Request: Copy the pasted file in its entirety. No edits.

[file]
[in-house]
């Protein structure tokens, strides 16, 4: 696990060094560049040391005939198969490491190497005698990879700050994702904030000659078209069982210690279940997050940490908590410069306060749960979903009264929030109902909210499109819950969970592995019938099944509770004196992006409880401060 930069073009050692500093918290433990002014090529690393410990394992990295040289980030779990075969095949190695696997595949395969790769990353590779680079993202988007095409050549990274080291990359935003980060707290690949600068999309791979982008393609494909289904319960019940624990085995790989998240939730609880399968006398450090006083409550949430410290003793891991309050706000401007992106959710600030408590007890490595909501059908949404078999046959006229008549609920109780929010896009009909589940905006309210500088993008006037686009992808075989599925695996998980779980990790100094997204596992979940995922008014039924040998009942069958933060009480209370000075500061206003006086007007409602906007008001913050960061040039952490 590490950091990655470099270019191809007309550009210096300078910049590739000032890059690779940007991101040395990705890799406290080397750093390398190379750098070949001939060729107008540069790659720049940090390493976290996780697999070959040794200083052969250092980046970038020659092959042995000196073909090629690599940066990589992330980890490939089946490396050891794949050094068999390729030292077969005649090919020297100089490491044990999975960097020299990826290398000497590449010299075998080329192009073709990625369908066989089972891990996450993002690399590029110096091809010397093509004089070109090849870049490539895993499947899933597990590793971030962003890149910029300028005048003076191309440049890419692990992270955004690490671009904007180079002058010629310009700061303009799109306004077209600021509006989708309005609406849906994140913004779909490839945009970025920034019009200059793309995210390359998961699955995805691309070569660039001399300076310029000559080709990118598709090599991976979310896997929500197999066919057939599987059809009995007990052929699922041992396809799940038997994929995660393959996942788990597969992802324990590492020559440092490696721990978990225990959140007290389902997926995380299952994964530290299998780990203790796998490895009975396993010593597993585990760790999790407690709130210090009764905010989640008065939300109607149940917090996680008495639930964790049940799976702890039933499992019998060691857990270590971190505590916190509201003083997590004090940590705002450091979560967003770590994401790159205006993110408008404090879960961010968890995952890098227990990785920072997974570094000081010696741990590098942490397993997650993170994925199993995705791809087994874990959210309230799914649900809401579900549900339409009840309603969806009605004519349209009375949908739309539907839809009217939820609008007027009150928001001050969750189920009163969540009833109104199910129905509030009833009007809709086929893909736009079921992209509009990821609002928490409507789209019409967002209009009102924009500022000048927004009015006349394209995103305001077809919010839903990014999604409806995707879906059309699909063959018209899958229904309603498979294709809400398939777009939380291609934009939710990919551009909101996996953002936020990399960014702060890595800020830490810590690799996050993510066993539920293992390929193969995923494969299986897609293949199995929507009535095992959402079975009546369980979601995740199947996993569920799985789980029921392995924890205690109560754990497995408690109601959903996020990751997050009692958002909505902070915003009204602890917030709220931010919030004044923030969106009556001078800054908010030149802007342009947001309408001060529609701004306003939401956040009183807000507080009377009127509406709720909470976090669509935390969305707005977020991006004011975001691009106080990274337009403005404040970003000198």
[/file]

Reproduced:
[in-house]
């Protein structure tokens, strides 16, 4: 696990060094560049040391005939198969490491190497005698990879700050994702904030000659078209069982210690279940997050940490908590410069306060749960979903009264929030109902909210499109819950969970592995019938099944509770004196992006409880401060 930069073009050692500093918290433990002014090529690393410990394992990295040289980030779990075969095949190695696997595949395969790769990353590779680079993202988007095409050549990274080291990359935003980060707290690949600068999309791979982008393609494909289904319960019940624990085995790989998240939730609880399968006398450090006083409550949430410290003793891991309050706000401007992106959710600030408590007890490595909501059908949404078999046959006229008549609920109780929010896009009909589940905006309210500088993008006037686009992808075989599925695996998980779980990790100094997204596992979940995922008014039924040998009942069958933060009480209370000075500061206003006086007007409602906007008001913050960061040039952490 590490950091990655470099270019191809007309550009210096300078910049590739000032890059690779940007991101040395990705890799406290080397750093390398190379750098070949001939060729107008540069790659720049940090390493976290996780697999070959040794200083052969250092980046970038020659092959042995000196073909090629690599940066990589992330980890490939089946490396050891794949050094068999390729030292077969005649090919020297100089490491044990999975960097020299990826290398000497590449010299075998080329192009073709990625369908066989089972891990996450993002690399590029110096091809010397093509004089070109090849870049490539895993499947899933597990590793971030962003890149910029300028005048003076191309440049890419692990992270955004690490671009904007180079002058010629310009700061303009799109306004077209600021509006989708309005609406849906994140913004779909490839945009970025920034019009200059793309995210390359998961699955995805691309070569660039001399300076310029000559080709990118598709090599991976979310896997929500197999066919057939599987059809009995007990052929699922041992396809799940038997994929995660393959996942788990597969992802324990590492020559440092490696721990978990225990959140007290389902997926995380299952994964530290299998780990203790796998490895009975396993010593597993585990760790999790407690709130210090009764905010989640008065939300109607149940917090996680008495639930964790049940799976702890039933499992019998060691857990270590971190505590916190509201003083997590004090940590705002450091979560967003770590994401790159205006993110408008404090879960961010968890995952890098227990990785920072997974570094000081010696741990590098942490397993997650993170994925199993995705791809087994874990959210309230799914649900809401579900549900339409009840309603969806009605004519349209009375949908739309539907839809009217939820609008007027009150928001001050969750189920009163969540009833109104199910129905509030009833009007809709086929893909736009079921992209509009990821609002928490409507789209019409967002209009009102924009500022000048927004009015006349394209995103305001077809919010839903990014999604409806995707879906059309699909063959018209899958229904309603498979294709809400398939777009939380291609934009939710990919551009909101996996953002936020990399960014702060890595800020830490810590690799996050993510066993539920293992390929193969995923494969299986897609293949199995929507009535095992959402079975009546369980979601995740199947996993569920799985789980029921392995924890205690109560754990497995408690109601959903996020990751997050009692958002909505902070915003009204602890917030709220931010919030004044923030969106009556001078800054908010030149802007342009947001309408001060529609701004306003939401956040009183807000507080009377009127509406709720909470976090669509935390969305707005977020991006004011975001691009106080990274337009403005404040970003000198």